$3.4M NIH Grant Will Launch Natural History Study in Type D

Yedida Y Bogachkov PhD avatar

by Yedida Y Bogachkov PhD |

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A $3.4 million grant from the National Institutes of Health (NIH) will fund a new natural history study — an observational study that follows a group of people over time — for patients with Sanfilippo syndrome type D.

The natural history study will be led by two Yale School of Medicine researchers, from the university’s Lysosomal Disease Center, with patient recruitment expected to begin in March of next year.

Those interested can reach out to the study coordinator, Ruby Yang, at the Connecticut center, by email at [email protected] or by phone at 203-785-3197.

The grant was awarded to biotech company Phoenix Nest by the National Institute of Neurological Disorders and Stroke (NINDS), an institute of the NIH, and will be used to facilitate a retrospective and prospective observational study among the world’s Sanfilippo type D patient population, according to a press release.

Phoenix Nest is working on developing treatments for Sanfilippo syndrome types C and D, and previous grants from the NIH have funded the development of an enzyme replacement therapy (ERT) for type D. Through ERT, a patient’s dysfunctional enzyme can be replaced with a functional one. However, clinical trials testing such therapies for type D will only be possible, according to researchers, with an understanding of the full, untreated disease course.

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“We are excited to initiate this clinical trial funded by NINDS, it puts us a step closer to bringing our promising experimental therapy to the patients,” Srikanth Singamsetty, PhD, scientific director of Phoenix Nest, said in a separate press release.

“Our MPS IIID ERT [enzyme replacement therapy] program is making steady progress in nonclinical and manufacturing development,” Singamsetty said.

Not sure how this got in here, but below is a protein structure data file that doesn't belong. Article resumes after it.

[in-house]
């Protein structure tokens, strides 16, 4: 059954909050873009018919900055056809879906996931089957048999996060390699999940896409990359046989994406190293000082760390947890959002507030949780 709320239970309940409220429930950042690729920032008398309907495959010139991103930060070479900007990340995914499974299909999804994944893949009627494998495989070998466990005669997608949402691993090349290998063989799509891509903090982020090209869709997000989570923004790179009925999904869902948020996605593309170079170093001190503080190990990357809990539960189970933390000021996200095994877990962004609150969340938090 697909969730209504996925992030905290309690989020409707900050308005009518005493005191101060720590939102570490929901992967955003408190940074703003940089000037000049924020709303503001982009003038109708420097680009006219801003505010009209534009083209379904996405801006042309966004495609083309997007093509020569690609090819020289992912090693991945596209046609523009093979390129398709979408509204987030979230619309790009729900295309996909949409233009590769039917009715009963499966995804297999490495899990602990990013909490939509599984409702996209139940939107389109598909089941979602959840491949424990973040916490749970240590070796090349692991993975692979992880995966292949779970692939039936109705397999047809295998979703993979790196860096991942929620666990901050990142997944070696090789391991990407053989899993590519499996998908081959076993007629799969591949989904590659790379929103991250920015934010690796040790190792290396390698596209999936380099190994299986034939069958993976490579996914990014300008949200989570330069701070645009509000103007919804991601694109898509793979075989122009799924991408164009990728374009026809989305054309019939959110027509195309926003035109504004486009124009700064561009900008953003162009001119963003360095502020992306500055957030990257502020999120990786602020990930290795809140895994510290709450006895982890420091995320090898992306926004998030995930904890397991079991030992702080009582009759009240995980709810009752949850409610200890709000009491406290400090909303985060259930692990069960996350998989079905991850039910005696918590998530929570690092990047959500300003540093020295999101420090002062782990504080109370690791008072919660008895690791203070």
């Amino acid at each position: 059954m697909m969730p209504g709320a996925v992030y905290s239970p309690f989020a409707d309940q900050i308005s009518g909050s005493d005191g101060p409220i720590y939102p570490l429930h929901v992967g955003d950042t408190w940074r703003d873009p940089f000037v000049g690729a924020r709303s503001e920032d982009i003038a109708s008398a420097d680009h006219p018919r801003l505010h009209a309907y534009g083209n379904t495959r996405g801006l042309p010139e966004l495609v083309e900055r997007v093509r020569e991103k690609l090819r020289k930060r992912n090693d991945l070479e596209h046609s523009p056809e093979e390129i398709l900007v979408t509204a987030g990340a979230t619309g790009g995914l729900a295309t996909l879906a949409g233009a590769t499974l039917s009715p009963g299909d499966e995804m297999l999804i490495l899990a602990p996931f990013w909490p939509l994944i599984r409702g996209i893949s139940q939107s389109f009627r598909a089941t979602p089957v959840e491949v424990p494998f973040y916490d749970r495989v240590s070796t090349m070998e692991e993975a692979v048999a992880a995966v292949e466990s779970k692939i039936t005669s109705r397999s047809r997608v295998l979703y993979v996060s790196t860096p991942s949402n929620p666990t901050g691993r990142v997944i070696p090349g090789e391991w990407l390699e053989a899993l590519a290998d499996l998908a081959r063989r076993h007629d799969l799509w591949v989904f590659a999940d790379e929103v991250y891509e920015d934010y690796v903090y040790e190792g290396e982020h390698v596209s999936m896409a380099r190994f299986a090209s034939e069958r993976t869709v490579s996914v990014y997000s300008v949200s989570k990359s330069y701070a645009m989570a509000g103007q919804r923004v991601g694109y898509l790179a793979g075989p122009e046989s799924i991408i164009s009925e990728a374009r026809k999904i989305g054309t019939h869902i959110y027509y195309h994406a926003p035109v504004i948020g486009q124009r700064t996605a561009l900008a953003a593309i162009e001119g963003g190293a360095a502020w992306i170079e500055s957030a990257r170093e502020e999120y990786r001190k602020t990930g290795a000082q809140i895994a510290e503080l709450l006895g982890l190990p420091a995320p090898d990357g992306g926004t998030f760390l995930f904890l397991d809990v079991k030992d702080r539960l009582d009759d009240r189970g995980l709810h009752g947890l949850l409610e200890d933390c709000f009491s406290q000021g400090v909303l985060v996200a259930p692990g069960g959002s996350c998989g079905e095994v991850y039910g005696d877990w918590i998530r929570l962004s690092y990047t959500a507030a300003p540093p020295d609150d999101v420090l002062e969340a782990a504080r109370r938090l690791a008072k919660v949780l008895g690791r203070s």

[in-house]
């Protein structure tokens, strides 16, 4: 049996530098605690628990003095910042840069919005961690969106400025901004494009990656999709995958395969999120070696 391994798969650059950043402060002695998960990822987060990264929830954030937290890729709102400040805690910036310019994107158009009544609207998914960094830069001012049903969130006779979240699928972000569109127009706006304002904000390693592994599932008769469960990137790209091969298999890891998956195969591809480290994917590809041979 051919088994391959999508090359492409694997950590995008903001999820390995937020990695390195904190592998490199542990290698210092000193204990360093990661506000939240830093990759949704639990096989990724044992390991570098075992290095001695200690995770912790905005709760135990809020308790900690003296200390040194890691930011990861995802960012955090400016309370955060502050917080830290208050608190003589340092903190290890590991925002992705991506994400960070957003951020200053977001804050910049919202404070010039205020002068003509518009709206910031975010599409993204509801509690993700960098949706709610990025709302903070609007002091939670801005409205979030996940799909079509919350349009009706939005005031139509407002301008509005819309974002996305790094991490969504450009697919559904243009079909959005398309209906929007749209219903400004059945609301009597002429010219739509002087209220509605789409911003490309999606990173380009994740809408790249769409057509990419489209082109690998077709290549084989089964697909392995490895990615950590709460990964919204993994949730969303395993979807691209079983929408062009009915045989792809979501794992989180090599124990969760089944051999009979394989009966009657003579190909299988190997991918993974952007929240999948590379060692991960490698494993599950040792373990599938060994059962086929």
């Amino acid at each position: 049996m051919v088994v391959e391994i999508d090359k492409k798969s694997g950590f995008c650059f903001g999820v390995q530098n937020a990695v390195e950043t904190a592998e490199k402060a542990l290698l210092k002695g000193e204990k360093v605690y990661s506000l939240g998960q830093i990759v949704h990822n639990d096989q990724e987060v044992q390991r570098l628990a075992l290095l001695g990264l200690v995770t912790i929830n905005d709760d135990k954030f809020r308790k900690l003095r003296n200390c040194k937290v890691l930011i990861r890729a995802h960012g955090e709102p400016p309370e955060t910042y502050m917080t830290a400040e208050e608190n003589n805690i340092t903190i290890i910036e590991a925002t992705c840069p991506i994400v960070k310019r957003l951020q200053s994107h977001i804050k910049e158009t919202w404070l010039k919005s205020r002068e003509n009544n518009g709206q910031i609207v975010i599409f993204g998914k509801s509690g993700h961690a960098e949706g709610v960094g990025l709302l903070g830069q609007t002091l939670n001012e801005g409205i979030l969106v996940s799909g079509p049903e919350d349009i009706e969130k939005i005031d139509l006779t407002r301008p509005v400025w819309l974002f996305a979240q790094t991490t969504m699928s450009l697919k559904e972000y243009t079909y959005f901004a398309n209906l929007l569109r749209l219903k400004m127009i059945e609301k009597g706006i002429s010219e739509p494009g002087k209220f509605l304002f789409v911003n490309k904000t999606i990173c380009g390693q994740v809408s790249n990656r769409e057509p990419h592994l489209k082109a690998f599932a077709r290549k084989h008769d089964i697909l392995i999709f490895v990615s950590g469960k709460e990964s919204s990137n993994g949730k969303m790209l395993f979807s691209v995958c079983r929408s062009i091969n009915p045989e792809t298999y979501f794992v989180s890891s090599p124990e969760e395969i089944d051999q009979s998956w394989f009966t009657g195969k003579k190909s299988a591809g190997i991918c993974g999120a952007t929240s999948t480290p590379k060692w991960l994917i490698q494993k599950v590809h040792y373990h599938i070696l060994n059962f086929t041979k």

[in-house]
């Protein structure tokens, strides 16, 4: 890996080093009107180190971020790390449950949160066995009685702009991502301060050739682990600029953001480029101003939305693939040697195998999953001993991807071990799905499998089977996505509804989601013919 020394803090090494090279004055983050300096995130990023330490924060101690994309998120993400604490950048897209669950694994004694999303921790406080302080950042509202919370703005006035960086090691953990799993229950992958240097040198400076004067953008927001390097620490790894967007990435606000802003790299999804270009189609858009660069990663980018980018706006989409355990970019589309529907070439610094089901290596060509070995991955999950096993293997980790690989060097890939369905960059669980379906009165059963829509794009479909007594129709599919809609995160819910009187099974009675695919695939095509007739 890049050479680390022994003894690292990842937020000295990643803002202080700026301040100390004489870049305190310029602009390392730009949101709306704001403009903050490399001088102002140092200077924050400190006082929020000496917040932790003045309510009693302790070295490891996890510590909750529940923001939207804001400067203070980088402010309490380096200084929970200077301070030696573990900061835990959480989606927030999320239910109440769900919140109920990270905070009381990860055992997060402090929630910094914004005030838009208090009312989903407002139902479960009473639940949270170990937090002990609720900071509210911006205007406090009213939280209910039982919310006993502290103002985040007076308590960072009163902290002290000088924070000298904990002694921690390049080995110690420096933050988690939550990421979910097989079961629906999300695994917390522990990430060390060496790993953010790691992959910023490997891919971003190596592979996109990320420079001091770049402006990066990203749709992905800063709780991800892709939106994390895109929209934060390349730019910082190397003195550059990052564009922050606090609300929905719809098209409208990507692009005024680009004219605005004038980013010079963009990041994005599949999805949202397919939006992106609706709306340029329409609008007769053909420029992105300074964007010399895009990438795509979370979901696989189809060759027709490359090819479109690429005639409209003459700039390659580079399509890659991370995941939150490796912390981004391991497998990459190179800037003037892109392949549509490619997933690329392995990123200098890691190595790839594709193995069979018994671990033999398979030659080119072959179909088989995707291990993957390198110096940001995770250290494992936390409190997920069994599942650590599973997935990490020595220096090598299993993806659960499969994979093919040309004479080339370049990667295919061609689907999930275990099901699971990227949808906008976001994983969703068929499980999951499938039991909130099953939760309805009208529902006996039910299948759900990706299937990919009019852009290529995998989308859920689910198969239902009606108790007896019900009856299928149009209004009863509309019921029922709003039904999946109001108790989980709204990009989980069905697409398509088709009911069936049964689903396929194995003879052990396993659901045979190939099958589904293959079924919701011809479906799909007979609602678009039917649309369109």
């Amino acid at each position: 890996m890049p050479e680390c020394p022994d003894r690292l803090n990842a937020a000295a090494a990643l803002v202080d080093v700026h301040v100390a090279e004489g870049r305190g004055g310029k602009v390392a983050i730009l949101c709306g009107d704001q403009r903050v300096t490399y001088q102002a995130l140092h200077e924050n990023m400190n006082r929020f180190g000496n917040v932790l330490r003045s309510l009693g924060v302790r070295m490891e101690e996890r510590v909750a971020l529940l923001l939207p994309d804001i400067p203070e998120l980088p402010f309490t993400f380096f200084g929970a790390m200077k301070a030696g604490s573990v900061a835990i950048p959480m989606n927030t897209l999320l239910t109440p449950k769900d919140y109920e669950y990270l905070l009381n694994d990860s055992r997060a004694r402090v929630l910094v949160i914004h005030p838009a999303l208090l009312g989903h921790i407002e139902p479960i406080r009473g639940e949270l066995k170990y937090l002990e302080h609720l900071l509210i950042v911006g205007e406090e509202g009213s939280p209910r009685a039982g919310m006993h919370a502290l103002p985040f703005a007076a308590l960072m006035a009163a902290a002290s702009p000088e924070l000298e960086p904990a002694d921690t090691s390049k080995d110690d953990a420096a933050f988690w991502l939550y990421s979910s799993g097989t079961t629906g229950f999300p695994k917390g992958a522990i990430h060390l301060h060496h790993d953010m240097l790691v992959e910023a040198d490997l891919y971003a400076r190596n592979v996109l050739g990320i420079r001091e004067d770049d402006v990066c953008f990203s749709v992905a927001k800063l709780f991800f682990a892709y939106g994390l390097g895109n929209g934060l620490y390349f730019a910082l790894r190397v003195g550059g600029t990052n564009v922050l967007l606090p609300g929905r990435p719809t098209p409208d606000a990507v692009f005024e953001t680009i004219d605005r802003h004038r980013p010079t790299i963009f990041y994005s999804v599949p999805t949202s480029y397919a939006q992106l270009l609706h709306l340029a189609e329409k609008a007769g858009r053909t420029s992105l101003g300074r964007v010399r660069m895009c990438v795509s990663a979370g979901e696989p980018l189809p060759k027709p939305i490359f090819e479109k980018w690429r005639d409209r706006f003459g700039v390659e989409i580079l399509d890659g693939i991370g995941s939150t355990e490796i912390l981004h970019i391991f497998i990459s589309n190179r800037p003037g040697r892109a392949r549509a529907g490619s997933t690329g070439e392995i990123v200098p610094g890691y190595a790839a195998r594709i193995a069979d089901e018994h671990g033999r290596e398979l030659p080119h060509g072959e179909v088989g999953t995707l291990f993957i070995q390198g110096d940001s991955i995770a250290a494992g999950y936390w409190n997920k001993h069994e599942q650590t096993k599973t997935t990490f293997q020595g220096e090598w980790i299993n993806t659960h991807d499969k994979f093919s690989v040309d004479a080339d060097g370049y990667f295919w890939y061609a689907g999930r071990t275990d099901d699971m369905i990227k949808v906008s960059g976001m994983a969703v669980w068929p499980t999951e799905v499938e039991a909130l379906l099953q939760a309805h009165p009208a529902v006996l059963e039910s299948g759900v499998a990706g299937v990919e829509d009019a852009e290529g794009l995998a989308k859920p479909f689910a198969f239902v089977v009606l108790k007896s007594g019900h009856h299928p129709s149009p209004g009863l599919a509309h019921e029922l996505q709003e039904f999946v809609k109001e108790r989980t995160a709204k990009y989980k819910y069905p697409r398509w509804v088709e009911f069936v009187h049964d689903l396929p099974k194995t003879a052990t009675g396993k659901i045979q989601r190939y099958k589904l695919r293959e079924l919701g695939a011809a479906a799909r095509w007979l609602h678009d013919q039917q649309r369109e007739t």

The new NIH grant — the fourth to Phoenix Nest relating to the research and development of its ERT for Sanfilippo type D — brings the institute’s total funding to date to $10.7 million, the company said.

Type D is the rarest form of Sanfilippo, caused by mutations in the GNS gene. That gene codes for N-acetylglucosamine-6-sulfatase enzyme, a protein responsible for removing sulfate groups from the end of certain sugar molecules.

Because rare diseases affect small populations, they tend to be poorly understood, as compared with more common disorders. That lack of knowledge, and of hard data, can complicate clinical trial designs, as there may be too few individuals with the condition being studied to generate strong results.

Natural history studies help to fill in these knowledge gaps and can be used as a form of experimental control. Such studies are observational in nature, and seek to identify demographic, genetic, and environmental factors, among others, that relate to the development and outcomes of the disease.

Researchers Heather Lau, MD, a neurologist, and Pramod Mistry, MD, PhD, a gastroenterologist, will lead the study at the Yale Lysosomal Disease Center.

“Phoenix Nest has done an incredible job in designing an observational study that encompasses all aspects of daily living activities, disease progression and clinical assessments for a disease that has yet to establish a natural history,” Lau said.

This natural history study of Sanfilippo type D patients will collect data in three different ways: using video recordings to capture patients’ functional abilities, collecting clinical data during appointments, and examining past clinical notes.

The company hopes that the natural history study can help identify endpoints and outcome measures that can ultimately be used to assess the benefit of its experimental therapies during clinical trials.